Tuesday, July 22, 2014

The View Sure Is Nice

Working in a county health facility that functions as the lowest safety net for organized health care delivery in one of the most economically depressed and violent areas in Northern California has been a study in the human condition. It has been a little over a year since I worked with a doctor designing a study to compare levels of violence induced trauma between people in Israel vs Vallejo. The study never got off the ground, and at the time I didn't have a full understanding of exactly what kind of insights an investigation such as this could provide; now, however -- I can appreciate why the doctor I was working with had this idea in the first place.

In my small sample size of over 5 weeks seeing family medicine, women's health and chronic viral (HCV, HBV and HIV) patients, there is one element that has played a part in almost every patient encounter. That element is addiction; whether it be the patient's own current or past addiction to drugs of all kinds or food or a patient who has major life struggles associated with a loved one struggling with addiction. I've seen patients outright change from friendly, seemingly reasonable humans with whom I felt I could properly communicate with to a tortured person exuding desperation, demanding that pain med regimens be maintained or started despite clear violations of patient-doctor contracts stating that no other drugs can be present in a screen. I've seen chronic and disabling health issues and diseases wholly attributable to addiction -- again, drugs or food. I've come to decide that there may not be any coming back from 20 years of hard drug use. This seems to be that tipping point -- 20 years of shooting and smoking meth takes a person and just destroys so much that if they managed to escape HCV or HIV from needle use and endocarditis they are left with a mind ravaged and incapable of reaching any potential ceiling of function they had. This is not to say that a person can't clean themselves and have a relatively good and satisfying life afterward, but there is a price to pay and the debt load is high after 20 years.

Tangentially related and with a risk of waxing a little philosophical -- I realized that I've been recognizing and dealing with patterns of balance on large scales. Through the lens of addiction I see people who have taken advantage of tools which allow for a life to be sped up or slowed down; there is a reason why, in general, the drugs of abuse which have the most addictive power are uppers and downers. Tweakers, or abusers of methamphetamines are on a schedule so that they are actually living more of a life (or, in some non-intentional hippy kinda way, using up 'life-force' or some esoteric idea of a person's vitality with which a person can spend as they desire as if it were currency) in the span of 24 hours compared to a "normal person," or, at least a non-tweaker. Classic downers literally use up a neurotransmitter called GABA, which is the physiological inhibitor of excitatory action -- users of benzodiazapenes or barbiturates basically speed up our brain's slow down pathway, at its most rudimentary level. I even see pharmaceutical drugs in this light, in so much that a drug may be given in the hopes that a physiological process balance be altered. Sometimes it is in efforts to return to a previous balance that has been interrupted, sometimes we push the fulcrum to a non-physiological balance for the sake of other pathologies.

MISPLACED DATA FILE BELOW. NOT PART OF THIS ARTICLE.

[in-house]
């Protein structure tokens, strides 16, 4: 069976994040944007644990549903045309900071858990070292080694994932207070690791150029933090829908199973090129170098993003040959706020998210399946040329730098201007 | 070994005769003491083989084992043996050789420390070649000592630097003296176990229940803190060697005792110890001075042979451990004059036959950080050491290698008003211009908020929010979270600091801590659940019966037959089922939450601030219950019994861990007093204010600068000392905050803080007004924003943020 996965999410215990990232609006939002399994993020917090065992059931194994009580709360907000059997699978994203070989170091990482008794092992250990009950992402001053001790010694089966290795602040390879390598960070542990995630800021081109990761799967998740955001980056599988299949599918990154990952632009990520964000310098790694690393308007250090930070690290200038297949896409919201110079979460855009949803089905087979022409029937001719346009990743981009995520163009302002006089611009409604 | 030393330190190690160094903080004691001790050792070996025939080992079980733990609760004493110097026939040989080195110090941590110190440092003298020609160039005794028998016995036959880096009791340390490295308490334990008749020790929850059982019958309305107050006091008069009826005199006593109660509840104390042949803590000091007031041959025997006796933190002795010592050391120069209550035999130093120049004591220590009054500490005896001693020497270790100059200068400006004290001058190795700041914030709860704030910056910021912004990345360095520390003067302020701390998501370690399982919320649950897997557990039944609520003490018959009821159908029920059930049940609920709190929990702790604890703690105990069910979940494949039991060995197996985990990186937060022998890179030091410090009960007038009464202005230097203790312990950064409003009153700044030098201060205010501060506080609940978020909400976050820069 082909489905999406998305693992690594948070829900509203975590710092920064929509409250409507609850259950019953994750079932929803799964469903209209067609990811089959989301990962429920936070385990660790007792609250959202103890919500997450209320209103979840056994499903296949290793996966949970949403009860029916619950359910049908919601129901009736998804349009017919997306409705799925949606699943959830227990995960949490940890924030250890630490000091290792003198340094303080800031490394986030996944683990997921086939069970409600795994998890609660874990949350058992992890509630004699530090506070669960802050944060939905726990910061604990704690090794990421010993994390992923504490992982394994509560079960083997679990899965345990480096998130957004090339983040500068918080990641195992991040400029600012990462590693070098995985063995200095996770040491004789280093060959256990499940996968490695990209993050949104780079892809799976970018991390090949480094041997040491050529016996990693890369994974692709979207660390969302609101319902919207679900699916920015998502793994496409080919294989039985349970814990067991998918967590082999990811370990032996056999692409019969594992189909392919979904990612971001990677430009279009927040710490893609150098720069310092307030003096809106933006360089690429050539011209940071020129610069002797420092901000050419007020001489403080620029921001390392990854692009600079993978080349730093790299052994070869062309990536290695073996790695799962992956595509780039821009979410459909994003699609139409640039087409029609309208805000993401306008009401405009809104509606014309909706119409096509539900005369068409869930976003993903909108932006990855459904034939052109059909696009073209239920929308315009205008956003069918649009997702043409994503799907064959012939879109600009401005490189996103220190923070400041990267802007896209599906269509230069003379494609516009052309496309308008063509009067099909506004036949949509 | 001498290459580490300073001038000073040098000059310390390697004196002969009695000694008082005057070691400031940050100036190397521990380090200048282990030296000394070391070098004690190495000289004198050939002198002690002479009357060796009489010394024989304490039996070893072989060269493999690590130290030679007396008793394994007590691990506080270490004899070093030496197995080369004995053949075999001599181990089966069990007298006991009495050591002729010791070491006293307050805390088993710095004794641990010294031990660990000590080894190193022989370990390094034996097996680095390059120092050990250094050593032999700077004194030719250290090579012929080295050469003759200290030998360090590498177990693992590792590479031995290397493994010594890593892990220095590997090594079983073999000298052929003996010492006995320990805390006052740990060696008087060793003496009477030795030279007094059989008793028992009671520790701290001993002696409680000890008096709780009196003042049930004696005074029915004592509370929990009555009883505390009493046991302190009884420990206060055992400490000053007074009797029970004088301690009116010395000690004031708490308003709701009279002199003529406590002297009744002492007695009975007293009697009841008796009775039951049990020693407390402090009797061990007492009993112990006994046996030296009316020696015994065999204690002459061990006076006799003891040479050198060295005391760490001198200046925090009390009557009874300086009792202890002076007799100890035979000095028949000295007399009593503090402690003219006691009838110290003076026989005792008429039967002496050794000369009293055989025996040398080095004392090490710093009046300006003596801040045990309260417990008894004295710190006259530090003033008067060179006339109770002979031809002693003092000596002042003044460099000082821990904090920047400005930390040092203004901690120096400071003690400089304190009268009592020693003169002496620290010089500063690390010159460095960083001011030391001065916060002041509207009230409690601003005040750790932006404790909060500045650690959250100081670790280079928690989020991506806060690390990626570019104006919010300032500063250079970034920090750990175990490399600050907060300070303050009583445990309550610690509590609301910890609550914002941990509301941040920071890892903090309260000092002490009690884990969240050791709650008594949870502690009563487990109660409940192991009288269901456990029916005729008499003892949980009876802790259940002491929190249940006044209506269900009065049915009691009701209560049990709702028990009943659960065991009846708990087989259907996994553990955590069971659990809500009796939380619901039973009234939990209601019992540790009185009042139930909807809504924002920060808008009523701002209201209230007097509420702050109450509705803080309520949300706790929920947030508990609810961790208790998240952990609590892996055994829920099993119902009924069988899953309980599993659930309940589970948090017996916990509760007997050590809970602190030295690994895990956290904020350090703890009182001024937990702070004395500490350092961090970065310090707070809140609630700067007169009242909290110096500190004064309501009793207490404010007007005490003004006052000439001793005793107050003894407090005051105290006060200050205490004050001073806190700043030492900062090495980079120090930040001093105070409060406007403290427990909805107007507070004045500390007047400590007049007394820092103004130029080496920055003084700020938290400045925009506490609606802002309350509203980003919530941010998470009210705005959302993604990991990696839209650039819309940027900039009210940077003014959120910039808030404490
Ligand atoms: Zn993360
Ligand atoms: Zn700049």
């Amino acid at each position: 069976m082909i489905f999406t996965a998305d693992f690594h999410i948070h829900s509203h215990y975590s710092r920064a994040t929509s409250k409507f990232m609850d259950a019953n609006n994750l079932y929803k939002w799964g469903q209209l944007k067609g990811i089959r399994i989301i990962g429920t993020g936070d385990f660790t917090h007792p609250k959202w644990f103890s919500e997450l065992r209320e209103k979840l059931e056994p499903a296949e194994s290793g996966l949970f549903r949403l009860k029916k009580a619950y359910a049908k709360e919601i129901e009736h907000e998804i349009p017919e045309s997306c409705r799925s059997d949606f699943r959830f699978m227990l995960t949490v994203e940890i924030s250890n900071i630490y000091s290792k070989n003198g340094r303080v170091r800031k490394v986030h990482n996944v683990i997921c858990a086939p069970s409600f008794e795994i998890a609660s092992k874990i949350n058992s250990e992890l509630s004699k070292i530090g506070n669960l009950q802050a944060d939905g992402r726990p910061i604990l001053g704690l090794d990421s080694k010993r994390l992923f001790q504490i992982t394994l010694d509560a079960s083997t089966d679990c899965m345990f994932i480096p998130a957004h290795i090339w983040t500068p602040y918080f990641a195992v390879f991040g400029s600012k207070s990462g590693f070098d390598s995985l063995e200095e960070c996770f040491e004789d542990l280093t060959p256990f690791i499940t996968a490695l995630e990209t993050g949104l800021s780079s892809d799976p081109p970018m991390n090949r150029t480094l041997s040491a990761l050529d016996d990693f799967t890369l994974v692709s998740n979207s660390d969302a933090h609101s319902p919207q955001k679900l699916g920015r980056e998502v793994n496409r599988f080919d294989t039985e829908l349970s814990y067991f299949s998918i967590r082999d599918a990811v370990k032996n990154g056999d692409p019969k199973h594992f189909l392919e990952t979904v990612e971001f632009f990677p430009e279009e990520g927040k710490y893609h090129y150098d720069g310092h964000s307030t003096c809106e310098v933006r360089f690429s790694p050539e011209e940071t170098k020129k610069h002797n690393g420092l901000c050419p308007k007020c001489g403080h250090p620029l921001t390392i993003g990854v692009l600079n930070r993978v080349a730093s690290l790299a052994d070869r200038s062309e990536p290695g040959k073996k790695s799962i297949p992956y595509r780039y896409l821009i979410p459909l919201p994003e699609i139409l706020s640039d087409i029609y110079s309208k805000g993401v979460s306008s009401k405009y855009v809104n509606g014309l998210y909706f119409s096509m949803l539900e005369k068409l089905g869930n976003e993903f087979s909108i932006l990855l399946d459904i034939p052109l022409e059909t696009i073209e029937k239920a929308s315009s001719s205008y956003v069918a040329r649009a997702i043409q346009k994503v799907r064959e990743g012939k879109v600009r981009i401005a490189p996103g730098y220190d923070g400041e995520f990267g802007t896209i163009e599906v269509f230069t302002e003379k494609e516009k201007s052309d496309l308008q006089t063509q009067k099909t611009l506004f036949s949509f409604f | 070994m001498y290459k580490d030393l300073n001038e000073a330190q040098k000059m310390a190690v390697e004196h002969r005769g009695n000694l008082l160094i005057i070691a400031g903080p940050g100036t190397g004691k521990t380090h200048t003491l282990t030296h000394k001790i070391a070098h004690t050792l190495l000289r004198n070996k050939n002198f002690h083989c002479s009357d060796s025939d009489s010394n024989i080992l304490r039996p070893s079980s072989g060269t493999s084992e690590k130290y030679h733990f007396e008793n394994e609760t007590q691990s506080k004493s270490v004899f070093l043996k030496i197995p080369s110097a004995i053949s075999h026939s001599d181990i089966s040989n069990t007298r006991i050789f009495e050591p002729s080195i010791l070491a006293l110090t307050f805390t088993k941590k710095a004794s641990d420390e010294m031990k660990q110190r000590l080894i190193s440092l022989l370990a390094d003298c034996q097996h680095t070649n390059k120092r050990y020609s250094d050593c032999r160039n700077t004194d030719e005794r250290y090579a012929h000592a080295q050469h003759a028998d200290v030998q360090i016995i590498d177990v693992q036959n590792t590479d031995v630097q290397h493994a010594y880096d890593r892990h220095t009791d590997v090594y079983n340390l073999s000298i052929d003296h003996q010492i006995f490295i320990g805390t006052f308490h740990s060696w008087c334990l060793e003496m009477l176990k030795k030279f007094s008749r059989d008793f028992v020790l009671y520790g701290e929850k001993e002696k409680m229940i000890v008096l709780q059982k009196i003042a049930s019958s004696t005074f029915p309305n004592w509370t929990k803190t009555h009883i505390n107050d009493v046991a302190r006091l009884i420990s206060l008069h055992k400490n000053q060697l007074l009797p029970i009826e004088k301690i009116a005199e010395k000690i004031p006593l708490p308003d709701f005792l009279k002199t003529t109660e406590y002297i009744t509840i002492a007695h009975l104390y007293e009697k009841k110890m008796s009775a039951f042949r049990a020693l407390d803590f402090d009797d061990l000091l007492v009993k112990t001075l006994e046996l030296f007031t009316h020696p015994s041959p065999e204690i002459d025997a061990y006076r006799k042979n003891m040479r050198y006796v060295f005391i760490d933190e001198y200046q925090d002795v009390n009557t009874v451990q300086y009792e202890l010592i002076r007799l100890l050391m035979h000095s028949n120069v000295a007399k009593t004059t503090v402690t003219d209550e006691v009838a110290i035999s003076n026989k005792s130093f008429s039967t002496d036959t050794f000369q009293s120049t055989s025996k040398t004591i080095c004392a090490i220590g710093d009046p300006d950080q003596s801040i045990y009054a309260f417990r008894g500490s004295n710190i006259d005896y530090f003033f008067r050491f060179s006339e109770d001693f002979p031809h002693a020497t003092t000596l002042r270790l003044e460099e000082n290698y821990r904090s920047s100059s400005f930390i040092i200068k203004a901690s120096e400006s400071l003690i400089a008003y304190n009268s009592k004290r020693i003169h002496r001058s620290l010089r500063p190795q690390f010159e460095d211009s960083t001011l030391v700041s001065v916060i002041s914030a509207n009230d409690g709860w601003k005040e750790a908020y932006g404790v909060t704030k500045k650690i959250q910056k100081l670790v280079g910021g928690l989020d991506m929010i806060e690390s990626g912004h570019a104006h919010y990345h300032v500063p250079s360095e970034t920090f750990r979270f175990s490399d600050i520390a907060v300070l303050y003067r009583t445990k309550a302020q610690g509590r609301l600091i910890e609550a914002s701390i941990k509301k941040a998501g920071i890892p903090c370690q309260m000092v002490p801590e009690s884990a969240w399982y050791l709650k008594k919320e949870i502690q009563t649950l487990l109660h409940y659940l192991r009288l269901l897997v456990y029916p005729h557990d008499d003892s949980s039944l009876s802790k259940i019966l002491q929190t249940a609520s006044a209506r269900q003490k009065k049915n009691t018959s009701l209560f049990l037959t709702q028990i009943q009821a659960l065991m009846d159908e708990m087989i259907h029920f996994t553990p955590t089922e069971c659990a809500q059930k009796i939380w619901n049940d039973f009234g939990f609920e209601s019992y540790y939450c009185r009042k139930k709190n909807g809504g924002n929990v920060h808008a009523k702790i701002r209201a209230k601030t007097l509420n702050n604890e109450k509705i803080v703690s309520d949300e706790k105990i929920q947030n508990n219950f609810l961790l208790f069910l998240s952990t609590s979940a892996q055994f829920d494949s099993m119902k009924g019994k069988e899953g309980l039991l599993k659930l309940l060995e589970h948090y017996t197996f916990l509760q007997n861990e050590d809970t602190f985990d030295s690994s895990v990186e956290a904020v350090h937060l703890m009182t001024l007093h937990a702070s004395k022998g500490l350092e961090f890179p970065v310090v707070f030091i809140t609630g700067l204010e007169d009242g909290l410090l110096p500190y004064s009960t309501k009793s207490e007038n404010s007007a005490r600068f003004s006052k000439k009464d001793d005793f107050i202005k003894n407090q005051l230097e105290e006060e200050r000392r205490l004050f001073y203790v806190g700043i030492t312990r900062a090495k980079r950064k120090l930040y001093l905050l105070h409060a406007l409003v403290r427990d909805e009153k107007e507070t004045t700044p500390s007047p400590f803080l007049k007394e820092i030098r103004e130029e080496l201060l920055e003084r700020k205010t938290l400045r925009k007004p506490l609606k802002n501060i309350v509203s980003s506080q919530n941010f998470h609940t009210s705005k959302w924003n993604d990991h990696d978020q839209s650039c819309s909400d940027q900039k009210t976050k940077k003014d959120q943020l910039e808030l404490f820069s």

Again, this whole process has been a study in the human condition, but as far as our patient population is concerned, it is an investigation of imbalance -- of a type that a trendelenburg test won't usually identify. I say all of this not to disparage the patients but as more of a fleshing out the idea of exactly what opportunities I have before me. It took me 6 weeks to wake up to the idea that maximizing my education is, most of the time, simpatico with the patients needs as well. Whether it be scouring area research centers for specialists for some rare condition, calling a patient a day after the appointment with a website for cheap prescription glasses, or trying to talk down an angry patient from whatever metaphorical ledge they're threatening to leap from, it all ads up to the type of education I've been hoping for since 2006 when I decided to go back to the school in the first place.

The actual medicine is great too, of course.

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